A cool breeze drops the temperature in my writing office, bringing with it the sweet-edged scent of fallen leaves.

“Shut the door, you’re letting the warm air out.”

A thud answers.

The past few weeks it’s been almost 80 degrees here, rare from mid-September through now in MN. Heck, last night was the first night this season we had a frost advisory, when we usually get them the end of September. It’s been great for the plants; my peppers are still going strong and I’m still picking tomatoes. Fewer now that the temps feel more like autumn than summer. The kale loves it.

My Muse appears at the divider wall, the only thing protecting the alcove from the cold air coming in from the back door of my writing office. Whoa. Fisherman’s sweater, worn-well jeans, and a touch of stubble. Flannel would be more appropo, but the sweater works for him. Mm-hmm.

“I see you’re trying to work, love.” He grabs a bottle of water from the fridge and settles into the other recliner. He smells like the outdoors in fall, a sweet spicyness that begs to be joined by mulled cider and the sound of crunching leaves.

“Yes, and you are distracting me.”

He chuckles, the rich baritone settling in my gut. “I don’t buy it. You get distracted by things without my help. I’ve been watching you do it for years, despite my efforts.” He points to my laptop. “I hope that’s your revision.”

“It’s my blog post, which you are perfectly aware of. After this, I need to check that email account I’ve been avoiding. I’ve probably got two thousand new emails by now.”

He twists the top off the bottle and takes a swallow. “Ever thought of using an aggregator so you can check all your accounts at once?”

“Yes, but there’s a reason I have separate accounts. One is for junk email; it’s the one I use whenever I know a website is just going to spam me with ads. One is the account I’ve had since, hell, forever. One is my author account, that I use with my agent and editor and book festivals and conferences, and so on. The other is the account I’ve been using to subscribe to blogs and newsletters. I’m so far behind reading those. Oh, my gawd. I bet I’m a year behind.” Especially with my new job now. I’m using my company laptop, and they have it pretty locked down. Needless to say, I don’t check any personal email on it. I wait until my midday break to check my primary account. The others? Maybe a quck look every day. Maybe.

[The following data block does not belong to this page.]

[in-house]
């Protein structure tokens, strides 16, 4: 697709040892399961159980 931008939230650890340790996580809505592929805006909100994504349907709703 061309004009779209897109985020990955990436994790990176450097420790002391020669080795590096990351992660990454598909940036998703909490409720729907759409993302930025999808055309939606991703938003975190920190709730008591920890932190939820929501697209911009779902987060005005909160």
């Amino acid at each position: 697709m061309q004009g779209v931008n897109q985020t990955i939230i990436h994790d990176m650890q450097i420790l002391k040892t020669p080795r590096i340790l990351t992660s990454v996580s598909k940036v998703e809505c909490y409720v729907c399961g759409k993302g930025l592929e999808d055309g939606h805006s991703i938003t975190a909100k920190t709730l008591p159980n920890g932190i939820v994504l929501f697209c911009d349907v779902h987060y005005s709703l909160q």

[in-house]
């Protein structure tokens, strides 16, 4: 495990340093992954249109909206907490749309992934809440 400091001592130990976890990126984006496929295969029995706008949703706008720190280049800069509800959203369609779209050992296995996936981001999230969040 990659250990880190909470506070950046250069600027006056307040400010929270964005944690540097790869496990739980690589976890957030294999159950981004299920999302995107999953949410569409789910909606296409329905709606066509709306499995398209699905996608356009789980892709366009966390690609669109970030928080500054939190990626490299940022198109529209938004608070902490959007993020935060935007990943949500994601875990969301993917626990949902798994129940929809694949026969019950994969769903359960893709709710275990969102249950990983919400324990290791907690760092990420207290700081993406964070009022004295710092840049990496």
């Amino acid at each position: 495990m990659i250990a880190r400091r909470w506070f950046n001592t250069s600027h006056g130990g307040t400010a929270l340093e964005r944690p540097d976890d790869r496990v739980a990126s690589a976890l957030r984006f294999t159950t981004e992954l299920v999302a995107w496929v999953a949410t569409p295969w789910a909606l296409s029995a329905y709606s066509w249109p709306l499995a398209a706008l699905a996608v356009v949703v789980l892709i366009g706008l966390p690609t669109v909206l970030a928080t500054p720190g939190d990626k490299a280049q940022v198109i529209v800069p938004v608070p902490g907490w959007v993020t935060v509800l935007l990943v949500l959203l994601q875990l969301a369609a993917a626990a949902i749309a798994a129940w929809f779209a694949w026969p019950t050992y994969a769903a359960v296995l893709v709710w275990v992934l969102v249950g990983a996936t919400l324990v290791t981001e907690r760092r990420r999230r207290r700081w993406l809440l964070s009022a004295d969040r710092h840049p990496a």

Except for that one account. Good stuff, I know, like the post notifications from Story Empire and Janice Hardy, but damn, it’ll take me a week to catch up on that stuff, even after deleting all the stuff I don’t read.

“An aggregator would just pile all that stuff into one spot. I already have that in my house.” Despite me badgering my daughter to get rid of the stuff she doesn’t need. I had no idea how many clothes that girl has. I mean, just how many clothes can you wear in a week anyway if you work as an assembler at night and sleep during the day?

“You could check one account instead of what, four?”

“Five if you count my school account.”

He shakes his head. “I don’t get you sometimes.”

“Part of me wants to take pride in that.”

He sighs. “Anyway, have you decided what you are doing for NaNo this year? You have two weeks to go.”

“I think so.” For years NaNo has been my reason to relearn the habit of writing every day. It works, too, for a while.

“New stuff?”

“Yes. I have a couple novellas in mind.”

He studies me, narrows his blue eyes. “You need to work on your focus, love. You have two other projects to work on.”

“Hello — NaNo. Why do you think I do it every year.”

“And when do you plan to work on those other projects? You know the one is close to being ready. The other is half-finished. Why new stuff? Besides, I thought you were going to take a break from those characters.”

My turn to sigh. “I know. I was. But I’ve got to get my writing shit together. Book 2 is almost ready to send out to betas. I need additional material to keep readers interested.”

“Should have done that last year, love.”

“Shut up. I know. Last year gave a whole new meaning to the phrase ’20/20 hindsight’. Hell, I had enough trouble keeping my blog going. Some authors reveled in all that lockdown time they had and pumped out all kinds of stuff. I wasn’t one of them. And I wasn’t the only one. I’ve talked to at least two other writers who had trouble writing last year.”